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Leatherback Turtle - Dermochelys coriacea
Photo by Matthew Godfrey

The leatherback turtle is the largest of the living turtles. Adults can reach seven feet and weight between 650 and 1,200 pounds (295 - 544 kg). The leatherback is distinct from other sea turtles in its size and carapace, or shell. The carapace has a rubber-like texture and is covered by a smooth leathery skin which is often black, or black with small yellowish blotches. Although they spend most of their time in the water, females haul out on sandy shores to dig their nests and deposit their eggs.

Leatherback Turtle
(Dermochelys coriacea)

Distribution
Most widely distributed reptile species in the world, occurring in tropical and temperate waters of the Atlantic, Pacific, and Indian oceans. Uncommon in Californian waters.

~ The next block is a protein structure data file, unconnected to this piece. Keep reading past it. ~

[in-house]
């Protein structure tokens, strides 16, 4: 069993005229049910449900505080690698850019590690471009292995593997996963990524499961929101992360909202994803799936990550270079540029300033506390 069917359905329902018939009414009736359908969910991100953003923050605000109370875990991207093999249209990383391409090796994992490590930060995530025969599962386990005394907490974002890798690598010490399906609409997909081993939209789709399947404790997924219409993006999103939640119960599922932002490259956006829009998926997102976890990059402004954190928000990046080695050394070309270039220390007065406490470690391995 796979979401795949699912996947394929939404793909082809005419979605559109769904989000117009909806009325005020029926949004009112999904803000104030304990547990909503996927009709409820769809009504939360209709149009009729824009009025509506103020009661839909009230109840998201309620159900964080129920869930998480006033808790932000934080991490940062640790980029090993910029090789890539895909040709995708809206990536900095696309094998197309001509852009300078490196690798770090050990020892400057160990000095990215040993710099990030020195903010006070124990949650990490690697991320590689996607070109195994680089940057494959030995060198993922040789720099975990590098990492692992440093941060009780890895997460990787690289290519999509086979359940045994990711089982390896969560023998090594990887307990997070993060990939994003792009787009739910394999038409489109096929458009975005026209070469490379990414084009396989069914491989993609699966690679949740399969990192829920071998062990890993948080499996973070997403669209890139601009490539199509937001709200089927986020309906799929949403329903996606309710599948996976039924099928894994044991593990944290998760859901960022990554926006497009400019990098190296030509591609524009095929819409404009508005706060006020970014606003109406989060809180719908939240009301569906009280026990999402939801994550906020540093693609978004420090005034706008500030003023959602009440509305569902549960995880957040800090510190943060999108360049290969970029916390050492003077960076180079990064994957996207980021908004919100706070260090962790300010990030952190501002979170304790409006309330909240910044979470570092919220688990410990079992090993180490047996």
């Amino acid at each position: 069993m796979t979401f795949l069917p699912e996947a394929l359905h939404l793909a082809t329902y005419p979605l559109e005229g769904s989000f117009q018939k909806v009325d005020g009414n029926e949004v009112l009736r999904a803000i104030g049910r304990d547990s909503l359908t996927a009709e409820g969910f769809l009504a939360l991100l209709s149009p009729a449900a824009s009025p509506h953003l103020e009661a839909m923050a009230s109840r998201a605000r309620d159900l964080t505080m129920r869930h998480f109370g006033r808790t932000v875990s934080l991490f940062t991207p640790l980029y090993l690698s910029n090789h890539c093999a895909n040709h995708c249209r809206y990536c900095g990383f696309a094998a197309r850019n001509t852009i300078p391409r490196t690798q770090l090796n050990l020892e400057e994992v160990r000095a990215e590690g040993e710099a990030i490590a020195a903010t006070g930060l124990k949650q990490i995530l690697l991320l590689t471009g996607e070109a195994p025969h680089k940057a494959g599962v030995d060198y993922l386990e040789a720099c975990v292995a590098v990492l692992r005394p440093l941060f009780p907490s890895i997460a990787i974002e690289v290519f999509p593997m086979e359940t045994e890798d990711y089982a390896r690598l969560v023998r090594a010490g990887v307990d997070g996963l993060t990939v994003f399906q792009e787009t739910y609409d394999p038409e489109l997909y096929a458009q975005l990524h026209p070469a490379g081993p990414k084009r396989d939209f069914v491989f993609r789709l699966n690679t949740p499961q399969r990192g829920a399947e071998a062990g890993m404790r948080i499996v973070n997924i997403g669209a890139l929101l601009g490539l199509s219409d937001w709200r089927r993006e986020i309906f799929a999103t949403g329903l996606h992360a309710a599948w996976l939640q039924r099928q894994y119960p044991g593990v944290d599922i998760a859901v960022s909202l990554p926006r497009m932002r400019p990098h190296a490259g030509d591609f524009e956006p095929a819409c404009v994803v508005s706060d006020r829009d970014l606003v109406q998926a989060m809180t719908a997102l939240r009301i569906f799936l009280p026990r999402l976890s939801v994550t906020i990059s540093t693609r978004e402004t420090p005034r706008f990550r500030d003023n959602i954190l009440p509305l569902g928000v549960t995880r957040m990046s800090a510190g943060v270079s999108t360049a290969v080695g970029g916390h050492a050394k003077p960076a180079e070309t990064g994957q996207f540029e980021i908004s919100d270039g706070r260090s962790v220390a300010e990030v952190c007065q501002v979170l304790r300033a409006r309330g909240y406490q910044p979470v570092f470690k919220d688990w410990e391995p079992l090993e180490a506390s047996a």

Habitat
Open water, but requires sandy beaches to lay their eggs

Diet
Jellyfish, small crabs, and fish

Status

The status of this species is representative of the populations within the waters of this Sanctuary only, not global populations.

Quick Fact
The leatherback turtle is the only sea turtle distinctive enough to be classified in a separate family.

Learn More
- The University of Michigan Museum of Zoology
- Georgia Museum of Natural History